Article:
I discussed my work progress with Jen, one of my tutors. She argued that I should incorporate some of my personal projects, which include 3d design and game design, into my IPS. I personally disliked the idea and felt that it did not suit my intentions, but it did get me thinking more about the Play & Learn project.
Jen’s suggestion reminded me about games for change, a concept I came across at Södertörns Högskola when I briefly studied game graphics. The idea is to use game and their interactive design to discuss political questions regarding environment, equality, civil rights and more. While most of these games were digitally, I remembered a board game named Train designed by Brenda Romero.
Unknown artist. (2013) Brenda Romero's train. Read more about the game on Venturebeat.
The players are instructed to load trains with small humanoid markers and push them to the end of the rail. When one train finish, the game reveals it destination: Auschwitz. The game thus discusses the Holocaust and the moral issues of following orders. While some have questioned the ethics of exploring these themes through a game, most of them who played it have felt an emotional connection that is hard to express through text, images, or even movies.
Unknown artist. (1949) Mongolida män, Vipeholms sjukhus för sinnesslöa, Lund. Thomas Olssons arkiv.
I also decided to focus on the Vipeholm experiments, two studies that took place from 1945 to 1953 at the largest institution for mentally disabled in Sweden at that time. Back in the early 20th century, the Swedish dental hygiene was extremely bad. Some studies estimated that up to 99.99% suffered from extreme caries and tooth decay, which were expensive to treat properly. The Social democrats financed a dental care reform with taxes, but it was costly and controversial. In order to gain support, they initiated an expensive experiment to find what could prevent caries. After two years of study, the scientists have not got any results.
In order to save their – and the politicians - faces and secure financial funds, the scientists decided to rework the experiment. They decided to provoke caries by feeding the patients toffee, chocolate, caramel, and sucrose. Some of the control groups ate twice the average consumption, while also leaving regular saliva, urine, and blood samples. Many of the patients were bedridden and/or unable to communicate, which makes their participation questionable. Furthermore, neither the relatives nor the politicians were told about this change in advance.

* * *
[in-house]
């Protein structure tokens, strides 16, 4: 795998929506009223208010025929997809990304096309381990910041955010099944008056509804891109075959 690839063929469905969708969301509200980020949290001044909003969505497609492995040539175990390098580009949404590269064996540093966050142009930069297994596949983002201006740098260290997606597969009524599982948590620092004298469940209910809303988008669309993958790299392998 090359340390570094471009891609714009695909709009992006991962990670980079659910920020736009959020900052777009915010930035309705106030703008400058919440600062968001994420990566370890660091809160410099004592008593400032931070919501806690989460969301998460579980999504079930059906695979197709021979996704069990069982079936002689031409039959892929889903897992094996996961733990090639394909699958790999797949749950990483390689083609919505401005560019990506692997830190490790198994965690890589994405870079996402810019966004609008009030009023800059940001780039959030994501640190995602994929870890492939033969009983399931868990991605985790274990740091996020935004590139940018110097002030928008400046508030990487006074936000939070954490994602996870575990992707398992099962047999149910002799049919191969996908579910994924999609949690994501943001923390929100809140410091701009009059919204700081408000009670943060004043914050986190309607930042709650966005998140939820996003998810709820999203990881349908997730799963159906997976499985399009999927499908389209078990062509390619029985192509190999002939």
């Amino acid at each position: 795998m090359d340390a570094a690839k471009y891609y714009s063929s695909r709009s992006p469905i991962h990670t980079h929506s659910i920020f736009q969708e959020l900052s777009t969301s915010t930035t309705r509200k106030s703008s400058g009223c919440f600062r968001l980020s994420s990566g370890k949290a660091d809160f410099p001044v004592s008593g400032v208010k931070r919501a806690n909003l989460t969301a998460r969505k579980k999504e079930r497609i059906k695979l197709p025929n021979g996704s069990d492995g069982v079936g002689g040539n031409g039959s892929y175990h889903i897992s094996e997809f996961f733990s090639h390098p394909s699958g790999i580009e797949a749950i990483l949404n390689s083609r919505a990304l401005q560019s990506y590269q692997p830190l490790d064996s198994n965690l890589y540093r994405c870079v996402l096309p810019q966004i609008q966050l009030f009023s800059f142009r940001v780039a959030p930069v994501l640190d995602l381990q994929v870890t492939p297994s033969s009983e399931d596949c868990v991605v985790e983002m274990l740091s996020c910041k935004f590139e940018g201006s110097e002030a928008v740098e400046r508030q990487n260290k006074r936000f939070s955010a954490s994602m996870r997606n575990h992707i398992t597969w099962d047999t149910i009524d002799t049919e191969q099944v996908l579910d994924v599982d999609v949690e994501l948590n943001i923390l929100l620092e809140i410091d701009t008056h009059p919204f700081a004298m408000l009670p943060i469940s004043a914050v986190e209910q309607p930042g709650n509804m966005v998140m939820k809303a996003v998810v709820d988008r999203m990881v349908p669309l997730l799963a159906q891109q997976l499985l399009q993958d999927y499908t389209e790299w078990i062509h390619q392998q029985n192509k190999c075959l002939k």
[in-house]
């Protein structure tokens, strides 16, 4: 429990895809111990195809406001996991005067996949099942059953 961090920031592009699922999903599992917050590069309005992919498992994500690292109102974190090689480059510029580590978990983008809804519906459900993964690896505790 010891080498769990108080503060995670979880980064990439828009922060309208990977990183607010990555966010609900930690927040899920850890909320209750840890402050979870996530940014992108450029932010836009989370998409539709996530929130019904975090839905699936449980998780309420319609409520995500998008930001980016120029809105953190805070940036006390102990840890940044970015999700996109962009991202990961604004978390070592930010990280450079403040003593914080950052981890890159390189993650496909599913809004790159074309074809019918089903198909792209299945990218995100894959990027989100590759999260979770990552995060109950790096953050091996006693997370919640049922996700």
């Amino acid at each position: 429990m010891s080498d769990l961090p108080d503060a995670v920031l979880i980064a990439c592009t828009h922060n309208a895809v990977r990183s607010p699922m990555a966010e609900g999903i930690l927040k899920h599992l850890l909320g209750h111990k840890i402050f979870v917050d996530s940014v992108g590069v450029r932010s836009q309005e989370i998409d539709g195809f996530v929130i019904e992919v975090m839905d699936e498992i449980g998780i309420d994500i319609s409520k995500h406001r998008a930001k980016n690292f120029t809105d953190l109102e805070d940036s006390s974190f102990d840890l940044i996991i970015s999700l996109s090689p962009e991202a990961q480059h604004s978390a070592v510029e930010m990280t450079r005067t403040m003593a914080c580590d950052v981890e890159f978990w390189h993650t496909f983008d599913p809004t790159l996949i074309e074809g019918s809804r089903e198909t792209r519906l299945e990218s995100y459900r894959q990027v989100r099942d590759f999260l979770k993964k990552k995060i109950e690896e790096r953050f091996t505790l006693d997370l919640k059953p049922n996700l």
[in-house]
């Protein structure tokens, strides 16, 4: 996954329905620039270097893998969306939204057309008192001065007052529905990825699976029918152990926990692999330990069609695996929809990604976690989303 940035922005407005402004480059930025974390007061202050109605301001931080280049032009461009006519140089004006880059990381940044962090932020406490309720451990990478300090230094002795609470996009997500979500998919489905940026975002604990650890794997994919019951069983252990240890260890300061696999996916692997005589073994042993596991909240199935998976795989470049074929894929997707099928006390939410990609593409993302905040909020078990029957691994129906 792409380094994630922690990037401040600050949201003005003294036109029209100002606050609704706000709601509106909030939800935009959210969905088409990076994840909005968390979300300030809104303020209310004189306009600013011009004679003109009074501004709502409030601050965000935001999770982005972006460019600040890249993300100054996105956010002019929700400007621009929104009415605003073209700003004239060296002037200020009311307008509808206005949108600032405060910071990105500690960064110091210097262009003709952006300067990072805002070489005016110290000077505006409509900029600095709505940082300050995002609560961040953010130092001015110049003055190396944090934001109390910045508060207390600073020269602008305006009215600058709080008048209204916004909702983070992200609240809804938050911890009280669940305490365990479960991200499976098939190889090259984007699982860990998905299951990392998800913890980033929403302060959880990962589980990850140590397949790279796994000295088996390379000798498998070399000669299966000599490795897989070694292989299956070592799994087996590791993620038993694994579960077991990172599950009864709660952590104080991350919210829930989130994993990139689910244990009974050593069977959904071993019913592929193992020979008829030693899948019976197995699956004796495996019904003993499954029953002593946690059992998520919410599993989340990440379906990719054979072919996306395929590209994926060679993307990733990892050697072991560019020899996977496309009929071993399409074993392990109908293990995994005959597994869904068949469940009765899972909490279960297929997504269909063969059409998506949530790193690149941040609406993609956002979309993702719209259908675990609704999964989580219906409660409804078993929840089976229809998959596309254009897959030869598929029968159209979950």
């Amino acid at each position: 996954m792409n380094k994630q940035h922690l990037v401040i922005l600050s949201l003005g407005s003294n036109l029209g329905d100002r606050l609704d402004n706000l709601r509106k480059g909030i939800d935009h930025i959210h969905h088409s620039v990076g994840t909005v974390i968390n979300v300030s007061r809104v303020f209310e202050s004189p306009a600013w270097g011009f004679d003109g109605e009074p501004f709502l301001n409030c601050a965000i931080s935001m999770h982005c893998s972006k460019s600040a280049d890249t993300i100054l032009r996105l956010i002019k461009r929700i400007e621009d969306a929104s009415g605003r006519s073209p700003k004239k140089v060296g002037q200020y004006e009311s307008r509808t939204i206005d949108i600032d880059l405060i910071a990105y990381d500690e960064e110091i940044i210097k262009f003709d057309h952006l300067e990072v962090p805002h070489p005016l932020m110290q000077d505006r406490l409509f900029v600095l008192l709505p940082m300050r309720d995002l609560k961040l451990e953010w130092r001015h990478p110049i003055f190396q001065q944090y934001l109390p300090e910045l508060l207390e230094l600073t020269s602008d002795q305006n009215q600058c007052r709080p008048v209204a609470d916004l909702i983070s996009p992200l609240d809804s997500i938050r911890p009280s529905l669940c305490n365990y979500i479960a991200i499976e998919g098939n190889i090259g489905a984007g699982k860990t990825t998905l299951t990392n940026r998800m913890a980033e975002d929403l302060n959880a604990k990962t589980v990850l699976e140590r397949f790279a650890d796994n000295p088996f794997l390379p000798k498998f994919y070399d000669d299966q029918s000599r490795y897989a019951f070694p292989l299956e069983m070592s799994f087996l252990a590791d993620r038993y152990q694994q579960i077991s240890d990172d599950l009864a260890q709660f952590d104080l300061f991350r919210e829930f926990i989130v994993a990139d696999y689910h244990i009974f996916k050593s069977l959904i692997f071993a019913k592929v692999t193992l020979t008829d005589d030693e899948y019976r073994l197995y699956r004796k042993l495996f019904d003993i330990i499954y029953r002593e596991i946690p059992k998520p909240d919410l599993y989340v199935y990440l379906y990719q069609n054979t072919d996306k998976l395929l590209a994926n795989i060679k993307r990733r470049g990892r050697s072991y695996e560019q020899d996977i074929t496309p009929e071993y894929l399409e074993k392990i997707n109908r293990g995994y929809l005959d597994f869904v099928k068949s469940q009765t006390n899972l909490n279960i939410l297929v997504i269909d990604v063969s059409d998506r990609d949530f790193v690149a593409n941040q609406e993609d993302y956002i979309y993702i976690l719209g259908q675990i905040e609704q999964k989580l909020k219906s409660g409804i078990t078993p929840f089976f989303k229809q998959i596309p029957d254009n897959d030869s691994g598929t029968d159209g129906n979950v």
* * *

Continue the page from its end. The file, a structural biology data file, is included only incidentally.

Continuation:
The study managed to once and for all show an undeniable correlation between sugar and caries. It changed the dental care not only in Sweden, but also in the rest of the Nordic countries as well as US. Children had to brush their teeth twice a day and limit their candy consumption to once a week. During late 50s, schoolchildren had to check their tooth status regularly with special dentist nurses called “fluorine ladies” to ensure strong teeth.
The Swedish dental hygiene was saved, but only by an experiment that breached the Nuremberg Code. Neither the patients nor their relatives were informed about the study or how they could withdraw, neither were they compensated. Furthermore, it took over a year for two dentists to repair or pull out all teeth that got damaged due to the experiments, and they did not even treat all patients. The scientists and doctors argued that the patients should be happy that they finally contributed to the Swedish society.